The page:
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Exiled All Black Liam Squire named in Tasman side for first time in four years

Liam Squire. (Photo by Mark Metcalfe/Getty Images)

Liam Squire is set to return to action for the first time since imposing an exile from the All Blacks on himself earlier this month.


The 23-test loose forward made himself unavailable for selection from the All Blacks’ 39-man Rugby Championship squad after telling head coach Steve Hansen that he didn’t think he was ready to play test rugby prior to the squad announcement.

Squire’s self-imposed omission came just weeks after he was left out of the Highlanders’ touring squad to South Africa due to “personal family issues”, as described by Highlanders head coach Aaron Mauger, and he was again excluded from Hansen’s trimmed 34-man squad for the upcoming Bledisloe Cup series on Wednesday.

“Mate, I don’t think I’m ready to play international football,” Hansen recalled of their conversation leading up to the Rugby Championship squad announcement four weeks ago.

“I said ‘okay’, and we had a bit of a chat about that which I won’t repeat. At the end of it we agreed and I said ‘righto, that’s a pretty courageous conversation, well done, you get back on the park and play some footy and we’ll make a decision from there’.”

Squire hasn’t played since the All Blacks’ Rugby Championship squad was named on July 2, leaving his World Cup prospects in a dire state, with his last outing coming for the Highlanders in their 38-14 Super Rugby quarter-final defeat to the Crusaders in Christchurch, where he was sin binned for a dangerous tackle on Whetu Douglas.

Liam Squire during the Highlanders’ Super Rugby quarter-final defeat to the Crusaders last month. (Photo by Dianne Manson/Getty Images)

However, he will make his first appearance in over a month after being named on the bench for Tasman’s final pre-season clash against Otago in Nelson on Friday in what will be his first outing for the province since 2015.

His presence in the reserves adds depth to a strong Mako side, which features 16 players with Super Rugby experience, including eight from the title-winning Crusaders squad.

Squire also joins fullback David Havili and reserve prop Wyatt Crockett as one of three All Blacks in the match day squad.

If the 28-year-old still has intentions of representing the All Blacks at this year’s World Cup in Japan, which is less than two months’ away from kick-off, then this clash will act as the first step in regaining his place in the national set-up.


In his absence, the fight for the All Blacks’ blindside flanker role has intensified, with Highlanders teammate Shannon Frizell and Blues youngster Dalton Papalii two of five players culled from Hansen’s squad for the Wallabies tests in Perth and Auckland.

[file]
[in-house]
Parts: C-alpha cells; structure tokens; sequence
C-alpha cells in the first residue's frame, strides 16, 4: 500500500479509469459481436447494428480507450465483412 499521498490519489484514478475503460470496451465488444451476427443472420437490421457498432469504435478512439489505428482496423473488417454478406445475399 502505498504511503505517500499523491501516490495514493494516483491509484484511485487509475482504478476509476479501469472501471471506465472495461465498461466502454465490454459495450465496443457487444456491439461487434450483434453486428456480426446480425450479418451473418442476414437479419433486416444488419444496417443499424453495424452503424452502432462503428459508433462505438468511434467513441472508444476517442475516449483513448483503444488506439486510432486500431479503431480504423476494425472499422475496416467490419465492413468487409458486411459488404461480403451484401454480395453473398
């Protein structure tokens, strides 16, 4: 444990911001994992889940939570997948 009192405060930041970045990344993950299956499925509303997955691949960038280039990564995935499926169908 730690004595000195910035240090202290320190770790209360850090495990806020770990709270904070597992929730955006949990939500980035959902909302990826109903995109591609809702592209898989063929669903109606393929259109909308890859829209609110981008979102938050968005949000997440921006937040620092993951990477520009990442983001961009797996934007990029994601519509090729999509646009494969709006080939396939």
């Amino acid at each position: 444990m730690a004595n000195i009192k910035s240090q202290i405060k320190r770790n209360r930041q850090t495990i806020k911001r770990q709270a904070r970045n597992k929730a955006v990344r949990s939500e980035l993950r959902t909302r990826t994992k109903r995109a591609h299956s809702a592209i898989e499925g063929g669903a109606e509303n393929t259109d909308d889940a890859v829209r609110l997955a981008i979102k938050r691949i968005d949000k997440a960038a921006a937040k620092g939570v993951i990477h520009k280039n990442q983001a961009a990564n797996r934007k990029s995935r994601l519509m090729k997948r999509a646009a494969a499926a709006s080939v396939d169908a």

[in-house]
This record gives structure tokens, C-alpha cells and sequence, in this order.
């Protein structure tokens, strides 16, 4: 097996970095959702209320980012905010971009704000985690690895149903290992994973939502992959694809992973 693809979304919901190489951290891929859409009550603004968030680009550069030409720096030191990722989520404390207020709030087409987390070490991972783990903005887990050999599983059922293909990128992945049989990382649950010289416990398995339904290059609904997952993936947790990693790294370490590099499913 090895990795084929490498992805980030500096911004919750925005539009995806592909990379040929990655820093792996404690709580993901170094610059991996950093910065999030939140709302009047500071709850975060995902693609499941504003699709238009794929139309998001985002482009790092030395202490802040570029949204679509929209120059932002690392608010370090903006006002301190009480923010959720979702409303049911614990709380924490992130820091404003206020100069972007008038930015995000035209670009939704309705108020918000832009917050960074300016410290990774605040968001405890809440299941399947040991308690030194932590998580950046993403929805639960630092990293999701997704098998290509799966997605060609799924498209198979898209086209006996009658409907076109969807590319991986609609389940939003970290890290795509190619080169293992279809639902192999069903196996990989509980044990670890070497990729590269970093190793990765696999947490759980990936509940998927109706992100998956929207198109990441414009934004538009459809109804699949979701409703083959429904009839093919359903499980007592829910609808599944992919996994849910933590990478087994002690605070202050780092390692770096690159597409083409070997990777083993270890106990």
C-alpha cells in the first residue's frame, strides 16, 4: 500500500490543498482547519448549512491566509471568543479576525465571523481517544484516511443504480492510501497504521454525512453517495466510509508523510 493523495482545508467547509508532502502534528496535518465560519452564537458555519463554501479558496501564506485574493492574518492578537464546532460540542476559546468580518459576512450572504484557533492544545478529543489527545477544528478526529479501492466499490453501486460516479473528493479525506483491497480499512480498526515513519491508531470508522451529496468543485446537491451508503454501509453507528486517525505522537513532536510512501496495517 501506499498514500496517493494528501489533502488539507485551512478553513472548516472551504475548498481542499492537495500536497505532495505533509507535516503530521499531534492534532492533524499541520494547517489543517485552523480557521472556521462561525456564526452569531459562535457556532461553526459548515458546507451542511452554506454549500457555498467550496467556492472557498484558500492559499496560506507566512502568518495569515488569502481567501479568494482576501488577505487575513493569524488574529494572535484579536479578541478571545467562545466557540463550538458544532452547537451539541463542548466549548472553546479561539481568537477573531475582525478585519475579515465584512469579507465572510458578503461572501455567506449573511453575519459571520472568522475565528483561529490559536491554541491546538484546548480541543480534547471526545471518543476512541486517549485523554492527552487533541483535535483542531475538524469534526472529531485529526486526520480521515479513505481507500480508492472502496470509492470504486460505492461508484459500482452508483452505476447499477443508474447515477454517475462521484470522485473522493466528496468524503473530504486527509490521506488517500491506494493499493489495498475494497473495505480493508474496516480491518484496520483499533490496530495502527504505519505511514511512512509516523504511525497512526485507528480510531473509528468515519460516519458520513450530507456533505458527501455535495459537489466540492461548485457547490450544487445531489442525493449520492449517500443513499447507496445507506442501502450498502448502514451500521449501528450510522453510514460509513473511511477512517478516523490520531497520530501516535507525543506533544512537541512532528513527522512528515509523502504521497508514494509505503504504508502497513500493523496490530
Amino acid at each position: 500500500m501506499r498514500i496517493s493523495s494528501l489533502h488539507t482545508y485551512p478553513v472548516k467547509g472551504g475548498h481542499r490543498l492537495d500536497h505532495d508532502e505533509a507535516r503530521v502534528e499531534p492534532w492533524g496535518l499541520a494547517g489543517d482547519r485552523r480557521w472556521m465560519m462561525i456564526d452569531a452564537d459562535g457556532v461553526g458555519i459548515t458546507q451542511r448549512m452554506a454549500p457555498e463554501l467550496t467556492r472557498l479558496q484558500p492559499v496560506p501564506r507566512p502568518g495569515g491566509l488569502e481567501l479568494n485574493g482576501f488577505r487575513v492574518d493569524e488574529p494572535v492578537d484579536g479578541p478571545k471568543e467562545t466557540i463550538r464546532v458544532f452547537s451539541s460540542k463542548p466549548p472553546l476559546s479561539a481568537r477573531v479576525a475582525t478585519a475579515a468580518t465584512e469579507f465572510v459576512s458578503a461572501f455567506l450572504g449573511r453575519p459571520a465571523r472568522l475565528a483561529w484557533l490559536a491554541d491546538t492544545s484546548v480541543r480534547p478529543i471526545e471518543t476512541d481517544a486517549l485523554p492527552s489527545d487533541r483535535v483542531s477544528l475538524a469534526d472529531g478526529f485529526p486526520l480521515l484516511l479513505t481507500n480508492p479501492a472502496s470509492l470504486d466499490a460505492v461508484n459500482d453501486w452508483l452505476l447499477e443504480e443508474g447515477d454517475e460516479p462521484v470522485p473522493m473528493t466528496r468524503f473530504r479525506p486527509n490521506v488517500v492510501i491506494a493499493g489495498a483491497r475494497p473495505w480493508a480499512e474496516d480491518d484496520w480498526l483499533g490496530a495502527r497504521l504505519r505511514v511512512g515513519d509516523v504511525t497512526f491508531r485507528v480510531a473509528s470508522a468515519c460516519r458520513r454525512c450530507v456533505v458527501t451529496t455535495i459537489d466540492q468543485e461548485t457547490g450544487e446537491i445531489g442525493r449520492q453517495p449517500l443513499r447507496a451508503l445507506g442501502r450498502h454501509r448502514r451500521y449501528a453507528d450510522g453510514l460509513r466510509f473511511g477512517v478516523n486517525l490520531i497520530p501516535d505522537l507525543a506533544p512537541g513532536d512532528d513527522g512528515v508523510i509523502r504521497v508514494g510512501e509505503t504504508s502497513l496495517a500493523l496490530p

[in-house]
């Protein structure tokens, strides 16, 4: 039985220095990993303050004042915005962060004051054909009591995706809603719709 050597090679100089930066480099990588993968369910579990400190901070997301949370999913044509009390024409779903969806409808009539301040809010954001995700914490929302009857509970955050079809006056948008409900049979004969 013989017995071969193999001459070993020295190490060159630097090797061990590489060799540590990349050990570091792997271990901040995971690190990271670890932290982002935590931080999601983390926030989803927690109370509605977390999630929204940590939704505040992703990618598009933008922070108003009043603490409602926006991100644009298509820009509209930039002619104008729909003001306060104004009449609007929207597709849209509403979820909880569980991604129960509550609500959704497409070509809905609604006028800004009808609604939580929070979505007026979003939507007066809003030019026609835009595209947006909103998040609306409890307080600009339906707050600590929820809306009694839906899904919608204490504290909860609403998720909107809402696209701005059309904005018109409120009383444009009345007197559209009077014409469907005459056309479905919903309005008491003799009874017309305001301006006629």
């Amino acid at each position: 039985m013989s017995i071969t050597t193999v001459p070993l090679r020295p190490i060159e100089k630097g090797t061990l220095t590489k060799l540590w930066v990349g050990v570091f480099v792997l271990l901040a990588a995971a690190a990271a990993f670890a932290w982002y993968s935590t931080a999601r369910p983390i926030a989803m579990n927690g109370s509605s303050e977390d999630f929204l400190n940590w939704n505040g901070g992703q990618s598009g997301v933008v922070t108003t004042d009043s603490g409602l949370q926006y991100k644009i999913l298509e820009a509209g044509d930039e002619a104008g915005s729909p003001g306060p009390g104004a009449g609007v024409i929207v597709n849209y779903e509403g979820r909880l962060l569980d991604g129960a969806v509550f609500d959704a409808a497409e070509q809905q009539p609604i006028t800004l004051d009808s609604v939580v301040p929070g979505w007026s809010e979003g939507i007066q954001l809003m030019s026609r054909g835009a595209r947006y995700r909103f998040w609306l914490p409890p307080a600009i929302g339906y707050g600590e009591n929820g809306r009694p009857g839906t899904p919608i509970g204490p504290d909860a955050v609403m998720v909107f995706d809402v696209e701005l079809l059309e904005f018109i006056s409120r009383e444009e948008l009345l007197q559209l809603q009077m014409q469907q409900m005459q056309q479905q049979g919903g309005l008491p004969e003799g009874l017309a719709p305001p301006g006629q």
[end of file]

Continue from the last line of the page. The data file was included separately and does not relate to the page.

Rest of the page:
That leaves just Vaea Fifita and Luke Jacobson as the only two blindside specialists left in the side.

The first Bledisloe Cup clash between the All Blacks and Wallabies kicks-off at Optus Stadium on August 10, while Tasman’s Mitre 10 Cup season gets underway eight hours beforehand against Wellington at Lansdowne Park in Blenheim.

Tasman side to face Otago:

1. Ryan Coxon, 2. Andrew Makalio, 3. Isaac Salmon, 4. Quinten Strange, 5. Te Ahiwaru Cirikidaveta, 6. Ethan Blackadder, 7. Jacob Norris, 8. Jordan Taufua, 9. Declan Smith, 10. Mitch Hunt, 11. Leicester Faingaanuku, 12. Alex Nankivell, 13. Levi Aumua, 14. Will Jordan, 15. David Havili.

Reserves: 16. Hugh Roach, 17. Wyatt Crockett, 18. Blair Prinsep, 19. Isaiah Miller, 20. Liam Squire, 21. Finlay Christie, 22. Tim O’Malley, 23. Jamie Spowart, Sione Havili, Fetui Paea, Tima Faingaanuku.

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Flankly 10 hours ago
Resilient Irish will test Springboks despite provincial setbacks

The Bok kryptonite is complacency. How did they lose to Japan in 2015, or to Italy in 2016? There are plenty of less dramatic examples. They often boil down to the Boks dialing back their focus and intensity, presuming they can win with less than 100% commitment. This can be true of most teams, but there is a reason that the Boks are prone to it. It boils down to the Bok game plan being predicated on intensity. The game plan works because of the relentless and suffocating pressure that they apply. They don’t allow the opponent to control the game, and they pounce on any mistake. It works fantastically, but it is extremely demanding on the Bok players to pull it off. And the problem is that it stops working if you execute at anything less than full throttle. Complacency kills the Boks because it can lead to them playing at 97% and getting embarrassed. So the Bulls/Leinster result is dangerous. It’s exactly what is needed to introduce that hint of over-confidence. Rassie needs to remind the team of the RWC pool game, and of the fact that Ireland have won 8 of the 12 games between the teams in the last 20 years. And of course the Leinster result also means that Ireland have a point to prove. Comments like “a club team beating a test team” will be pasted on the changing room walls. They will be out to prove that the result of the RWC game truly reflects the pecking order between the teams. The Boks can win these games, but, as always, they need to avoid the kryptonite.

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